In the aftermath of the tsunami, donations included thousands of pieces of clothing. Even after their distribution to the people living in camps and shelters, heaps of clothes remained in each of the camps. The oversupply started to present a challenge: residents were concerned about mosquitoes breeding and the growth of mold, particularly in the rainy season.
A resourceful volunteer had the idea to create "Tsunami Dolls," both a hand-sewn memento and small business opportunity for the women who lost their jobs or businesses as a result of the tsunami's destruction.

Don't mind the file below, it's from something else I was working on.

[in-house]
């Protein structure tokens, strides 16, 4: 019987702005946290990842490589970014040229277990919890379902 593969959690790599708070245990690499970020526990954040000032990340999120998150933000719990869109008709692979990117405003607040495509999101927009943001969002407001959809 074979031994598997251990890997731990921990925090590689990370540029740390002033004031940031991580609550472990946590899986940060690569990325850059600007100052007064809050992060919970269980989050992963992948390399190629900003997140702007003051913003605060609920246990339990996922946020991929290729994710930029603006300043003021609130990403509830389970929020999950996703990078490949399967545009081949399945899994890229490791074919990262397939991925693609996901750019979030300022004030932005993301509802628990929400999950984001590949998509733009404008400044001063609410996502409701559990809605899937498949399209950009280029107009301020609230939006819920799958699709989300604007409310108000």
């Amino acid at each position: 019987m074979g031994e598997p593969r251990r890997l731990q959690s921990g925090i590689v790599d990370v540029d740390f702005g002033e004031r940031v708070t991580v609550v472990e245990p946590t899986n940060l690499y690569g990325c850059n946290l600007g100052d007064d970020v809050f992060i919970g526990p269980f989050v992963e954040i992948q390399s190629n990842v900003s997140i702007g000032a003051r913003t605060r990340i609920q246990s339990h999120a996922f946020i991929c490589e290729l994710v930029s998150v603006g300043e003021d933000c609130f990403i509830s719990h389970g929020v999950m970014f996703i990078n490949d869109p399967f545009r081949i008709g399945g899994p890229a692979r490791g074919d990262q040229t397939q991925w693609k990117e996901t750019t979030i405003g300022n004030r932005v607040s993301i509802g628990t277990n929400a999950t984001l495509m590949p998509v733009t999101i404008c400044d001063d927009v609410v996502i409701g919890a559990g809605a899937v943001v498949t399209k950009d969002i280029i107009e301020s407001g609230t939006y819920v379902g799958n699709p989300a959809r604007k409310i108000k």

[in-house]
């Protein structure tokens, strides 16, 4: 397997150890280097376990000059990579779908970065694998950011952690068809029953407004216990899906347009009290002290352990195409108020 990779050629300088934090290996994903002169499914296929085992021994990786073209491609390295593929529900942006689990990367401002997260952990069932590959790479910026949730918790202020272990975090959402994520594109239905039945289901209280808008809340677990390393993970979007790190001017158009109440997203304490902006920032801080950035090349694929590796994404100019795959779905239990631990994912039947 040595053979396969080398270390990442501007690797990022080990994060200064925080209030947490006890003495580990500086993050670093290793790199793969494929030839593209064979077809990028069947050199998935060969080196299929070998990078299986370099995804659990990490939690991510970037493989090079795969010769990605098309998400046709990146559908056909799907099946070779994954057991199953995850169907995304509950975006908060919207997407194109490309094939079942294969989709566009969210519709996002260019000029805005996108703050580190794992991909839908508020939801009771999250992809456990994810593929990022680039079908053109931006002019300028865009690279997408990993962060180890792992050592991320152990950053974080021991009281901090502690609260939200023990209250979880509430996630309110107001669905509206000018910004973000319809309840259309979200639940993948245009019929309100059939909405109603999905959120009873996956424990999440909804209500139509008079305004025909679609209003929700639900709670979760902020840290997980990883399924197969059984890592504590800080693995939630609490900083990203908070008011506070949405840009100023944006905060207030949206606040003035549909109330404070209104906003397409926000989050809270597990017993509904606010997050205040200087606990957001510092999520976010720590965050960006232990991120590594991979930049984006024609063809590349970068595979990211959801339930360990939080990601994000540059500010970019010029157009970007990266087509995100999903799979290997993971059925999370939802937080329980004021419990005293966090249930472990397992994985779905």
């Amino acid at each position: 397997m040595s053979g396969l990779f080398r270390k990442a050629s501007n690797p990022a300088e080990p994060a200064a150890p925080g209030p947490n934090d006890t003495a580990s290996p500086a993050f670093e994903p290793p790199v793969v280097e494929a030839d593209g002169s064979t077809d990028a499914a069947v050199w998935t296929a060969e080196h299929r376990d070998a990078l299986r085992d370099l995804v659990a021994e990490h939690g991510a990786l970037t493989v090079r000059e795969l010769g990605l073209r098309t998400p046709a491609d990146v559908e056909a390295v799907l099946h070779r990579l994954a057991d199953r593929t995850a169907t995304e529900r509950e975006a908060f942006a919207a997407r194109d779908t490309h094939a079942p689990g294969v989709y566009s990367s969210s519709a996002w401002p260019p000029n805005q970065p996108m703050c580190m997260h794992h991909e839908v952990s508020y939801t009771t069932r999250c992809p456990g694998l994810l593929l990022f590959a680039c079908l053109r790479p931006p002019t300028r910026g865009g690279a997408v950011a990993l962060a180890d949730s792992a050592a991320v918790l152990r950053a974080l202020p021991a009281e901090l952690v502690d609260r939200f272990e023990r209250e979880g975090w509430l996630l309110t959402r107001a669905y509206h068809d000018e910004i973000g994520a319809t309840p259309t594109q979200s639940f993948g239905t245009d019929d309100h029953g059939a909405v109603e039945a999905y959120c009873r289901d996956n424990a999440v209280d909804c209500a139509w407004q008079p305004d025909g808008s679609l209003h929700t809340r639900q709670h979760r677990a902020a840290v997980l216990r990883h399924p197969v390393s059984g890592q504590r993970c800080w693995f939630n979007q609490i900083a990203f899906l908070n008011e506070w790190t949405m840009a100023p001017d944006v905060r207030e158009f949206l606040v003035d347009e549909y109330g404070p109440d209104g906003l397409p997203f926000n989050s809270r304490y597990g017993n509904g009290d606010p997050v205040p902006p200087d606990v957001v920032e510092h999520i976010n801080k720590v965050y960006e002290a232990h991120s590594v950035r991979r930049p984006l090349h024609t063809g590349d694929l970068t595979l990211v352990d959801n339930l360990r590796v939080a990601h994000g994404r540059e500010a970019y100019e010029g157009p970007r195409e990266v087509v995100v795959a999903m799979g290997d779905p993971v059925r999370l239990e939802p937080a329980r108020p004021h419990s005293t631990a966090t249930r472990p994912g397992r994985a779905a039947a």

Some of the best selling handicraft products in the Phang Nga region, the dolls are simple in design but have tremendous symbolic value. The grains of sand that fill them represent the lives of those who perished, survived and came to help. Though the piles of donated clothing are now gone, the groups use factory seconds and other fabric scraps. A word stitched to the front indicates "hope," "spirit" and "renewal" for the future. The women also released a special, limited-edition holiday ornament package.